The share of male elementary and middle school teachers combined fell from 40% in 1980 to 20% in 2020
As a kindergarten teacher, Chad Hargrove purposely emulates the late Fred Rogers, better known as children’s television host Mister Rogers.
No one in Hargrove’s class needs to be told that men can be kind and soft-spoken. Or that men can be teachers. But only about one in 40 students at Peter G. Schmidt Elementary School will have a male teacher this year. Including Hargrove, the Tumwater school has just two.
Strong evidence suggests that male teachers raise academic performance for boys. “Role models are crucial,” says Richard Reeves, author of a new book Of Boys and Men: Why the modern male is struggling, why it matters and what to do about it.
Reinforcing a stereotype
Nationwide, the gender imbalance among teachers is getting worse. The share of male elementary and middle school teachers combined fell from 40% in 1980 to 20% in 2020, according to Reeves. In 2018, only 11% of elementary teachers were men. The absence of men in the classroom, especially in elementary schools, reinforces the stereotype that teaching young children is “women’s work.”
Locally it’s the same
Thurston County schools mirror national trends. The state Office of the Superintendent for Public Instruction reports that in North Thurston, the county’s largest school district, fewer than a quarter of the teachers are men. Furthermore, only 1.2% of all teachers in the district identify as Black/African American and only 4% as Hispanic/Latino.
Men are more likely to teach at the secondary rather than elementary level. At Olympia High School, 42% of the teachers are men; only two are African American. It matters because academic achievement gaps by race and gender persist.
The cavalry isn’t coming anytime soon
“When it comes to recruitment, school districts are faced with the overarching problem of a national teacher shortage,” says Dan Casler, an assistant principal at Olympia High School. According to Reeves, in a 2021 survey, two-thirds of school districts across the country reported teacher shortages, especially in rural areas.
Enrollment in teacher training programs is in steep decline, with the deepest dip among men. The pandemic has made things worse. Just out of a meeting about impending budget cuts, Casler is grim. “We’re going to lose teachers.” When that happens, labor contracts and seniority, not gender or race, will determine which teachers stay.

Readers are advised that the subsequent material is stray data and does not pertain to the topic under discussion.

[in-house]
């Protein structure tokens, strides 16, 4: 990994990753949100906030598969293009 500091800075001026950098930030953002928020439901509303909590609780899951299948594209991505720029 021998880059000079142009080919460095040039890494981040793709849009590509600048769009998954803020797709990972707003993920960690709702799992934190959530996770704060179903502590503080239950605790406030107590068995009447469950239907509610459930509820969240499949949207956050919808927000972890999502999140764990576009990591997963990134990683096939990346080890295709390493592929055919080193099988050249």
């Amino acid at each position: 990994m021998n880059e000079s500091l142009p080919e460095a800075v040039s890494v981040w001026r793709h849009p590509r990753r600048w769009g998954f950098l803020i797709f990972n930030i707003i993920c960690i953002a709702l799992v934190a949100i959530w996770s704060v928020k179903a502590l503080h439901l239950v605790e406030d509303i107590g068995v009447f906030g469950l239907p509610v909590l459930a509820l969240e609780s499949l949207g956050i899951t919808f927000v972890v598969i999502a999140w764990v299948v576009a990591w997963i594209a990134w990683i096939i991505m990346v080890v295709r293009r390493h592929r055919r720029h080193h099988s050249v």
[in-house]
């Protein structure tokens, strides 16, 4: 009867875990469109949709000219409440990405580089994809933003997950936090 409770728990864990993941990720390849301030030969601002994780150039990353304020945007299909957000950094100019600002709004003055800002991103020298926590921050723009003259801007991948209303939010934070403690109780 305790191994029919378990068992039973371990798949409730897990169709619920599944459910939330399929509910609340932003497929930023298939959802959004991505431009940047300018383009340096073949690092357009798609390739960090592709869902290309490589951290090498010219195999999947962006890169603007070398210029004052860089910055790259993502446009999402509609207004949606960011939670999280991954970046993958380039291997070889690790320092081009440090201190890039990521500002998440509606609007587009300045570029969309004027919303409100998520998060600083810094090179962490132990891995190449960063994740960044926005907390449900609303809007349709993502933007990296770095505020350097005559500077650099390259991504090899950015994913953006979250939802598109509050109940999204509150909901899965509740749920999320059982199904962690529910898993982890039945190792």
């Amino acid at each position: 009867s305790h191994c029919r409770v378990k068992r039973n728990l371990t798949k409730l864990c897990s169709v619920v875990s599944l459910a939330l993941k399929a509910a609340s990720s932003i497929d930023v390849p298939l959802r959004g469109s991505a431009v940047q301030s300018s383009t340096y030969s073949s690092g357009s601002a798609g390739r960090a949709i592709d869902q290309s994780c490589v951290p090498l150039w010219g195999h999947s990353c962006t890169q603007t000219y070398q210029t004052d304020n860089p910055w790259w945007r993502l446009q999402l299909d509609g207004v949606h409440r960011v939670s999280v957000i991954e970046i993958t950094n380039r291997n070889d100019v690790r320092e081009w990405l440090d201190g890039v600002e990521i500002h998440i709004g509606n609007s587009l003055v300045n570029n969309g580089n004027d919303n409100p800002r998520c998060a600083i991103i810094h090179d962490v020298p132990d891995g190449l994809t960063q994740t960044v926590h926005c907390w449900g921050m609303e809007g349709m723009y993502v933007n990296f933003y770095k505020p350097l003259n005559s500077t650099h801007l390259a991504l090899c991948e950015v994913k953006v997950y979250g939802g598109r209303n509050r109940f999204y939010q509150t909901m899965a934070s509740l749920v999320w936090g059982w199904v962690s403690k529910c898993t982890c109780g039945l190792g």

A wonderful teacher is a wonderful teacher
Low pay for teachers is an obvious deterrent, but social stereotypes also work against recruiting male teachers. Some people see male teachers in lower grades as predators. “Administrative support is key to dispelling that fear,” says Hargrove. When a grandmother complained that her granddaughter’s kindergarten teacher was a man, his principal responded,
“Yes he is, and he’s wonderful.”
Says Hargrove, “I deserve to be treated with the same respect as any other teacher.”
Modeling is part of the solution
Male teachers fill a need for kids who do not have a father at home—because of trauma, divorce or same-sex marriage. Casler says, “It might help if children’s needs could be a factor in hiring decisions. That male figure is important to a lot of kids.”
“Helping boys see themselves as future teachers starts with modeling,” says Hargrove, who knows that boys like to “play teacher” as much as girls do. When he pairs fourth-graders with his kindergarteners to practice reading, the older boys are patient and compassionate.
“First you let kids see a man in the role of teacher,” says Hargrove, “and then you let them model it right in front of you.”
The rewards of working with young kids
As a high-school student, Casler volunteered at an Olympia elementary school. “I always kind of knew I was going to go in that direction,” he says. After teaching math and working for several years as a school administrator, Casler took a job teaching fifth grade at Peter G. Schmidt, where he stayed for four years. “I really had an amazing experience,” he says. “I still tell people, it was my most favorite job.”
In Of Boys and Men, Reeves advocates for an aggressive national recruitment campaign with the goal of increasing to 30% the ratio of men teaching at the K-12 level.
Meanwhile, Hargrove has accepted a position as the school librarian at Peter G. Schmidt Elementary, where he will work with students in all classes. “Next year,” he says, “everyone will have a male teacher for an hour a week.”
Margaret Thomas is a recently retired college librarian.